Promus Ventures, an early stage venture capital firm, raised €120m for the Orbital Ventures Fund, which closed last year. The fund is not exclusively focussed on space startups in the grand duchy, although Luxembourg-linked companies will receive a certain portion of its investments. The fund’s limited partners (its external investors) are all European, predominately public, and active in the grand duchy.
The lead investors in the Orbital Ventures Fund are the European Investment Fund, which reportedly committed €40m, and Luxembourg’s economy ministry and National Credit and Investment Institution (SNCI). Banque Internationale à Luxembourg (BIL), BGL BNP Paribas, OHB, Post Luxembourg, SES and Spuerkeess similarly took stakes.
So far, there are 10 startups in the fund’s portfolio, according to Pierre Festal, Promus Ventures’s Luxembourg-based partner.
Altogether, Promus Ventures has five funds. The firm’s portfolio companies include Iceye, Rocket Lab, Spire and Swift Navigation. Previous exits included Enview, Figure Eight, Gauss Surgical and Kensho.
The VC firm has three offices, with five of its eight global employees based in the grand duchy.
Delano spoke with Festal about the fund, its investors and portfolio companies, and his take on Luxembourg’s space startup scene.
Aaron Grunwald: In just a few words, tell us about Promus Ventures.
Pierre Festal: Founded in 2012, Promus Ventures invests in early-stage deep-tech startups solving complex problems to advance everyday lives across the world. From offices in Chicago, San Francisco and Luxembourg, Promus Ventures has invested in 95 early-stage startups in the US, EU, UK and New Zealand.
How was the Orbital Ventures Fund created and what are its main objectives?
The Orbital Ventures fund closed at €120m in July 2021. Limited partners (LPs) include the European Investment Fund as well as other corporate, institutional and private and public investors. Among them are the ministry of economy of Luxembourg and the National Credit and Investment Institution (SNCI). Anchored in Luxembourg, the fund is focusing on early-stage, space-related companies.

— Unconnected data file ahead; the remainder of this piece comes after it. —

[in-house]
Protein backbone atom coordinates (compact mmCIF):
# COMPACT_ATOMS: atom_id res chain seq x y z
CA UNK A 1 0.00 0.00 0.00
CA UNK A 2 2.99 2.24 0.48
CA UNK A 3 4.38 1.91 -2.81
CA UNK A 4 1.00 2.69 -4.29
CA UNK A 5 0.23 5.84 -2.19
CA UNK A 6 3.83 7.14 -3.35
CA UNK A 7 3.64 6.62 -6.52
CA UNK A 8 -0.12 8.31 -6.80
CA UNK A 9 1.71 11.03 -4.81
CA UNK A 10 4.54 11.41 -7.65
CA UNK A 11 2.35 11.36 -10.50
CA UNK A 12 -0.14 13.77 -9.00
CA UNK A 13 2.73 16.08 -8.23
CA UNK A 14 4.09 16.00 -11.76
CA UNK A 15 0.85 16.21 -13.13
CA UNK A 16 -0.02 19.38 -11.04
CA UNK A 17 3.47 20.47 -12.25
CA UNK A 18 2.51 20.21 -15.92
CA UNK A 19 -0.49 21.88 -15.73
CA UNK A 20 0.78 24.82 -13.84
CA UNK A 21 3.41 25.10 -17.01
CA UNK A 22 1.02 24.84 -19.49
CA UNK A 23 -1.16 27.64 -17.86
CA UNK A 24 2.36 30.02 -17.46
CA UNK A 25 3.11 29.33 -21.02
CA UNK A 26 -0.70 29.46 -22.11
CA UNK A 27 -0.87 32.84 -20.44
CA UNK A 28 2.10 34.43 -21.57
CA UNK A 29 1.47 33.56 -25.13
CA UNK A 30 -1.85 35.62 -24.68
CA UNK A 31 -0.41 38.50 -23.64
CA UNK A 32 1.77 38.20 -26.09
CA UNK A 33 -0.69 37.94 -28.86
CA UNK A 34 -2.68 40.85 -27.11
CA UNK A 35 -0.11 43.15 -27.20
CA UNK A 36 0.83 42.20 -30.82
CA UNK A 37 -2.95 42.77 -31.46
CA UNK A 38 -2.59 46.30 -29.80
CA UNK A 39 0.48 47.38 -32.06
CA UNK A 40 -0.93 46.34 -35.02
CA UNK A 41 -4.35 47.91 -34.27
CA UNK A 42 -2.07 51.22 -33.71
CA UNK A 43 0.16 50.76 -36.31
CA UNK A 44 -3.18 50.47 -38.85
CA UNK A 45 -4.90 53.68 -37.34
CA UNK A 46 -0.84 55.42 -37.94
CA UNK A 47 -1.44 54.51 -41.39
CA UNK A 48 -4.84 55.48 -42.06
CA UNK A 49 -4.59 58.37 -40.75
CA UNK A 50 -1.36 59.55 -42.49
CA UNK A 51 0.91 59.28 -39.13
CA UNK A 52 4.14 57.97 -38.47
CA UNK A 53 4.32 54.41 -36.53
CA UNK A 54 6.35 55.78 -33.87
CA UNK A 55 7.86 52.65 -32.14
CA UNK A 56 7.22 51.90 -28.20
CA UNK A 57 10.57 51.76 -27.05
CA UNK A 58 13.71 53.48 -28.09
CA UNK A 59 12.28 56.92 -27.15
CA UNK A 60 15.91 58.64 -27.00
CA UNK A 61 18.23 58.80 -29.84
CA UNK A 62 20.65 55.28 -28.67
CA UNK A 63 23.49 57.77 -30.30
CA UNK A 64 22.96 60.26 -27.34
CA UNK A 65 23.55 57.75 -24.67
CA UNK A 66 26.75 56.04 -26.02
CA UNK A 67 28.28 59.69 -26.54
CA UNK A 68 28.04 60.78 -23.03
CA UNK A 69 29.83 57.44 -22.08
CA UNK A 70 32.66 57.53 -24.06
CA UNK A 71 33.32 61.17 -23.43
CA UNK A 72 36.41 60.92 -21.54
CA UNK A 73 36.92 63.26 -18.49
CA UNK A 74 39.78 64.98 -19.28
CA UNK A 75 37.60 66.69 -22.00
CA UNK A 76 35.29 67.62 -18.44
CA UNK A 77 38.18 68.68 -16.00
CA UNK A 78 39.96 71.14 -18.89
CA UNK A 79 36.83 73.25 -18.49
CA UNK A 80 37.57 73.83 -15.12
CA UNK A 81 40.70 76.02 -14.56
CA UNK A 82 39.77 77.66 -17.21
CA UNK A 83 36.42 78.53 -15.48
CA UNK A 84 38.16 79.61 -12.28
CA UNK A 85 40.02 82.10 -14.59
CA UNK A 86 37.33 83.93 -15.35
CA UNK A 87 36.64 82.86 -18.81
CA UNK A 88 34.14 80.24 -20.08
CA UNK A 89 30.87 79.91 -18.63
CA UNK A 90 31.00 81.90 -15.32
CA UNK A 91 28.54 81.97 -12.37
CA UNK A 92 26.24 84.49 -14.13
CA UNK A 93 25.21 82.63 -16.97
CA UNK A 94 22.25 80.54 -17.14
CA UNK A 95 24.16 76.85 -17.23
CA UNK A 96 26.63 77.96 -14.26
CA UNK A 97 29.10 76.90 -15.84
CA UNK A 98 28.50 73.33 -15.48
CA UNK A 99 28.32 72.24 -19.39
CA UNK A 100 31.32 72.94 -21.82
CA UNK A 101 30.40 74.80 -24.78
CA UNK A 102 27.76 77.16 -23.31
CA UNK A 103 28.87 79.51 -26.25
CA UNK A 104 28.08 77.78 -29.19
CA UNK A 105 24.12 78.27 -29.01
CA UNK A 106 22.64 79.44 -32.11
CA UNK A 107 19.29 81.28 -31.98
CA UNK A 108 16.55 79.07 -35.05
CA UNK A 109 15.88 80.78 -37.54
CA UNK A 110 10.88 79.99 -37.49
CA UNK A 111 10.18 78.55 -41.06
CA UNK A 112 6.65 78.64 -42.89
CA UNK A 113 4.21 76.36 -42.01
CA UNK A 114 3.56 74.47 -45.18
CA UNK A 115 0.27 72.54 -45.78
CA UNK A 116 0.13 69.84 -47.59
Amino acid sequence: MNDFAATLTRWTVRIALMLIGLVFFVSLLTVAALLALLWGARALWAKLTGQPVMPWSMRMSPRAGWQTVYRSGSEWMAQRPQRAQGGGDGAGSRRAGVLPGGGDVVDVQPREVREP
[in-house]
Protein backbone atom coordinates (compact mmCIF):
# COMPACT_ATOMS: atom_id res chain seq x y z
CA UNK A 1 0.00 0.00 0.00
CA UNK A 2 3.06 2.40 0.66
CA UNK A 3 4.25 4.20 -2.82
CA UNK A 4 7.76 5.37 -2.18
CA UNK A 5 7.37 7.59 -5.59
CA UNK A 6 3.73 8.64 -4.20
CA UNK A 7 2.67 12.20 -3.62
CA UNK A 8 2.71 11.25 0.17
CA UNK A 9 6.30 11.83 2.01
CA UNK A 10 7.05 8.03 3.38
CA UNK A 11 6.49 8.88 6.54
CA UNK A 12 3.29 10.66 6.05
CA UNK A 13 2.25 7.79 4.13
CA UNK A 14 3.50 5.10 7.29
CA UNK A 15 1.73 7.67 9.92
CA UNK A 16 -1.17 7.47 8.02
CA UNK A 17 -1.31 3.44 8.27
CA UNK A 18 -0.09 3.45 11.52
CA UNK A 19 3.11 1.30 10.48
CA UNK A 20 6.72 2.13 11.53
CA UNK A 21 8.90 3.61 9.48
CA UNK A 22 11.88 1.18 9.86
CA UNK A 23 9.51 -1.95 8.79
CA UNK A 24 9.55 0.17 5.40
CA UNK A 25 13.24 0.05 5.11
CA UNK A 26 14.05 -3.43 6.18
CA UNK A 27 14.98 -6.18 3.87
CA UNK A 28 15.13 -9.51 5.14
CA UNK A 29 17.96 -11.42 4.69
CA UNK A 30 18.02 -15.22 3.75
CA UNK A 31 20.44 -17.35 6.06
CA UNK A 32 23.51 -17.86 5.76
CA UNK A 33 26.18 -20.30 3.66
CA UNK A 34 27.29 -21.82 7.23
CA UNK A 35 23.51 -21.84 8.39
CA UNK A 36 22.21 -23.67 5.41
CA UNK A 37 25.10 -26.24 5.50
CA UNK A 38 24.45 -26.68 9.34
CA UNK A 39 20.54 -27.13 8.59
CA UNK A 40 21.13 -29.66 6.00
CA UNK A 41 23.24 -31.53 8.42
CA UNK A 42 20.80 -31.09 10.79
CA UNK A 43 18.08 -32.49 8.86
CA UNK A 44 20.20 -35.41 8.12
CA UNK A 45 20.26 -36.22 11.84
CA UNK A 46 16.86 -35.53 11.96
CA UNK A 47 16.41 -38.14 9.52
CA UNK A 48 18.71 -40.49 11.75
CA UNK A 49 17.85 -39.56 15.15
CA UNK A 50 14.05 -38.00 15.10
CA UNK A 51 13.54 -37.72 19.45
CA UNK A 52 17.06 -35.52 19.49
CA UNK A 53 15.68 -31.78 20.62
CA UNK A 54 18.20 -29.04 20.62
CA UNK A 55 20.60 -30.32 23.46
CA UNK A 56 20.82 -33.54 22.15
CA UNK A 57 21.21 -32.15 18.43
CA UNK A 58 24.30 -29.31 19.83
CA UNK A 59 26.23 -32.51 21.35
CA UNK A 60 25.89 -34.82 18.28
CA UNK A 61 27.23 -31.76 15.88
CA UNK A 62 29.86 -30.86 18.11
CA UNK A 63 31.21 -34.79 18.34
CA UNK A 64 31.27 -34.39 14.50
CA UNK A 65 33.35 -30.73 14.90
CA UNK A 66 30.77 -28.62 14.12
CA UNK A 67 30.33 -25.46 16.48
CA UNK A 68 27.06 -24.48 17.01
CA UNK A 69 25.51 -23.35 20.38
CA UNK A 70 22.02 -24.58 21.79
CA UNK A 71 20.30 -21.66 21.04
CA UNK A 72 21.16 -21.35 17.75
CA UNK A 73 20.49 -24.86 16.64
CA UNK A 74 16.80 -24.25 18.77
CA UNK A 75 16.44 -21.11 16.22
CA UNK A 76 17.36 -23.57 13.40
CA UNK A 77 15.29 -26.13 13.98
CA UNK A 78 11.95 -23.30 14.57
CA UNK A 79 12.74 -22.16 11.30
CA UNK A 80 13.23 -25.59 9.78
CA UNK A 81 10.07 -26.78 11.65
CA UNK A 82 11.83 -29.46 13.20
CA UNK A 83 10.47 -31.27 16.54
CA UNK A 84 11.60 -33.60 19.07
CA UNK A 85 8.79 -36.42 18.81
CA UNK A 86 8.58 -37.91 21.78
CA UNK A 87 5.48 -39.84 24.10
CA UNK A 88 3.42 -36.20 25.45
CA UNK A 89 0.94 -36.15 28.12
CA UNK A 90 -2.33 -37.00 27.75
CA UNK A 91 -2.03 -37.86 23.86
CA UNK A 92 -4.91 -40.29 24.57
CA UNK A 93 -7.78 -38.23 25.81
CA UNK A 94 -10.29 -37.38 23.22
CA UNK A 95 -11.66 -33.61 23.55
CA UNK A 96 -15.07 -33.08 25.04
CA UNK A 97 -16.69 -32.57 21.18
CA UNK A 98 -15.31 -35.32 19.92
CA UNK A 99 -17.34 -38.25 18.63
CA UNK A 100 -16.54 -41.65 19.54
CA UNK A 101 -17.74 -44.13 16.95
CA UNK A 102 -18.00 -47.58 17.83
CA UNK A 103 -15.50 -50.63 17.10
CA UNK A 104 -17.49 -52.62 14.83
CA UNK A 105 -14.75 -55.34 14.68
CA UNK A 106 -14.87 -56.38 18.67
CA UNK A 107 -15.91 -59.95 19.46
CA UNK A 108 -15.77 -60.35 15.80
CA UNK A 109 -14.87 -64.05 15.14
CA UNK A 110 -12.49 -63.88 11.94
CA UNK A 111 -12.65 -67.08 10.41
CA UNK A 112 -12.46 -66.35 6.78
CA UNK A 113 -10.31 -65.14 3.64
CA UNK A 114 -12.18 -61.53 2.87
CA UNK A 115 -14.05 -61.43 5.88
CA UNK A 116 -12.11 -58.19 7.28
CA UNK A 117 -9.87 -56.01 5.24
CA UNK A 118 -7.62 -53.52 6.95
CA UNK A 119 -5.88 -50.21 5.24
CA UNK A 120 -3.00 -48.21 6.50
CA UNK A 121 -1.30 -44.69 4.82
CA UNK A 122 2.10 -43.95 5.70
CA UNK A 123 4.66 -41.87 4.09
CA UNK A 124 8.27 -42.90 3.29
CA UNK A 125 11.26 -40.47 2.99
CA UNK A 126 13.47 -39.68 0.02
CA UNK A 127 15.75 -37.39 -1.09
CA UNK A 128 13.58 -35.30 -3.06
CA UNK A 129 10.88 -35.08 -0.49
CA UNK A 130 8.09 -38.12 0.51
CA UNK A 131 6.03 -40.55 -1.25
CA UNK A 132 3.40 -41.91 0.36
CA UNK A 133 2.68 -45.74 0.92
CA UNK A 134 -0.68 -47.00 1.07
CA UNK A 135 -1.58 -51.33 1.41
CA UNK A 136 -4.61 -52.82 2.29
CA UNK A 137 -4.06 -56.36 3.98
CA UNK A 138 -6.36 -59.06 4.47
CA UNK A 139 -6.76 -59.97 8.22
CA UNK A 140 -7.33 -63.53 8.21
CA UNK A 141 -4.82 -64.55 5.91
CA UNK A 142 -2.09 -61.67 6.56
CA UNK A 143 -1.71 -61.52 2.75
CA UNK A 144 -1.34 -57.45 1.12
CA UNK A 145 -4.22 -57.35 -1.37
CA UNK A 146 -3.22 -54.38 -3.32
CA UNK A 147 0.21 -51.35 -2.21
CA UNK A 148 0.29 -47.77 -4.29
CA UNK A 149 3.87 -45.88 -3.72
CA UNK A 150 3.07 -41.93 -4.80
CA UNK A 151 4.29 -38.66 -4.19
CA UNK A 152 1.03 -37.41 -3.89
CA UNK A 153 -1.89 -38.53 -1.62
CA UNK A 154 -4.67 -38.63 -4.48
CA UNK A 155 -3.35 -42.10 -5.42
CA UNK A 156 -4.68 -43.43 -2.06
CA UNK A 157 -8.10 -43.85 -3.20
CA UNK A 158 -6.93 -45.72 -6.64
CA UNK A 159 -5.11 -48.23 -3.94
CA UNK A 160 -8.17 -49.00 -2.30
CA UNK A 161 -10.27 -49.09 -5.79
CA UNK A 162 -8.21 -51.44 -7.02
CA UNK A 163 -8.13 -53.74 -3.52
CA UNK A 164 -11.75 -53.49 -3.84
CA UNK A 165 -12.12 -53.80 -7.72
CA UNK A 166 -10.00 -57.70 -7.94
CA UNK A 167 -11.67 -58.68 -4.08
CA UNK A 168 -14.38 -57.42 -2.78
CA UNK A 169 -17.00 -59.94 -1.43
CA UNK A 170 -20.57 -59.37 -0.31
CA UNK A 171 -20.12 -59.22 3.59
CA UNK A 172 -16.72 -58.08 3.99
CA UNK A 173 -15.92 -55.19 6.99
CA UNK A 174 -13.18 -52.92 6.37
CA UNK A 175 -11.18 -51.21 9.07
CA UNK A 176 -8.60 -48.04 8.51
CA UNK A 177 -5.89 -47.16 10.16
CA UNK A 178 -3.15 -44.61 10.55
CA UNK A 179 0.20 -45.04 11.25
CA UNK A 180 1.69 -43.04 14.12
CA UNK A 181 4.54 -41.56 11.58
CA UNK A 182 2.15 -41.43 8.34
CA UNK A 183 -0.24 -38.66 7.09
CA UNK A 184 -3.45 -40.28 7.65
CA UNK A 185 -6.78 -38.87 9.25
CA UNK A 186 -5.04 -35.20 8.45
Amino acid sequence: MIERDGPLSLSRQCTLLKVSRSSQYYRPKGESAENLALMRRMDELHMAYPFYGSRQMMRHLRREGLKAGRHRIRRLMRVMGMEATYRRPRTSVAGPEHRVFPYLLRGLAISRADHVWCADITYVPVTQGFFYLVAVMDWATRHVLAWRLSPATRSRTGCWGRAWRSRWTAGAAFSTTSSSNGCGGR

“Space” is a big segment. What exactly are you looking for in a portfolio company?
The Orbital Ventures Fund targets early-stage investment opportunities across a broad spectrum of areas, such as: space-based telecommunications networks and services; geospatial location-based services and applications; space-related technologies and innovation, [for example] robotics, sensors, data; Earth observation and environmental monitoring; transportation and logistics efficiency and safety; and space resource utilisation and exploration.
When assessing a potential investment we focus first and foremost on the quality of the founding team, its vision and ability to execute on that vision. We also look at the technology, product, business model, market and competitive dynamics.
What kind of link does a startup need with Luxembourg? Do they need to have an office here? Do they need to invest in technology that has been--partially or fully--developed in Luxembourg?
A portion of the fund is required to be deployed in companies that have a link to Luxembourg--either headquartered in Luxembourg or with plans to build a presence in Luxembourg.
Let’s talk about your investors. What does having a significant portion of your limited partners from the public sector change about the fund, compared to a fund that has a majority of private sector LPs? Does it change your strategy, your outlook, your operations?
It does not change anything. We operate like any other fund. We are a financial investor whose objective is to maximise returns for LPs.
What is your outlook for space startups in Luxembourg and in Europe? Is the sector competitive with North American and Asian rivals?
Luxembourg has been at the forefront of the push to democratise and develop the space sector over the last few decades. The country continues to provide significant local support to space startups and is a popular place for international space companies to expand to. We can say the country has consistently been punching above its weight in the sector.
Europe has come a long way in building and supporting a thriving space tech ecosystem, with initiatives such as the European Commission’s Cassini programme and European Space Agency’s incubation programmes, as well as increasing support from large corporates that have woken up to the threats and opportunities offered by startups in the sector.
The private financing market remains relatively limited and does not have enough dry powder to back emerging companies throughout their lifecycle--this issue is not specific to the space sector. As a result, European space startups tend to look to the US or international investment community when it comes to raising large rounds of expansion financing to support their growth. While Europe has made good progress, it is still behind the US in terms of the number of emerging space companies and financing available.
Asia is relatively fragmented, with China having its own largely state-backed set of initiatives in the space sector. India, Japan and Australia have been relatively active with a number of startups raising large rounds of financing over the last few quarters.
Are you looking to fundraise further soon, either for the Orbital Ventures Fund or another fund focused on the space sector?
We are currently deploying the Orbital Ventures fund and hope to continue to invest in EU-related space businesses well into the future.
Space Resources Week, a conference held at Luxexpo, 3-5 May, features a “Make resources and the moon bankable” panel on Wednesday afternoon.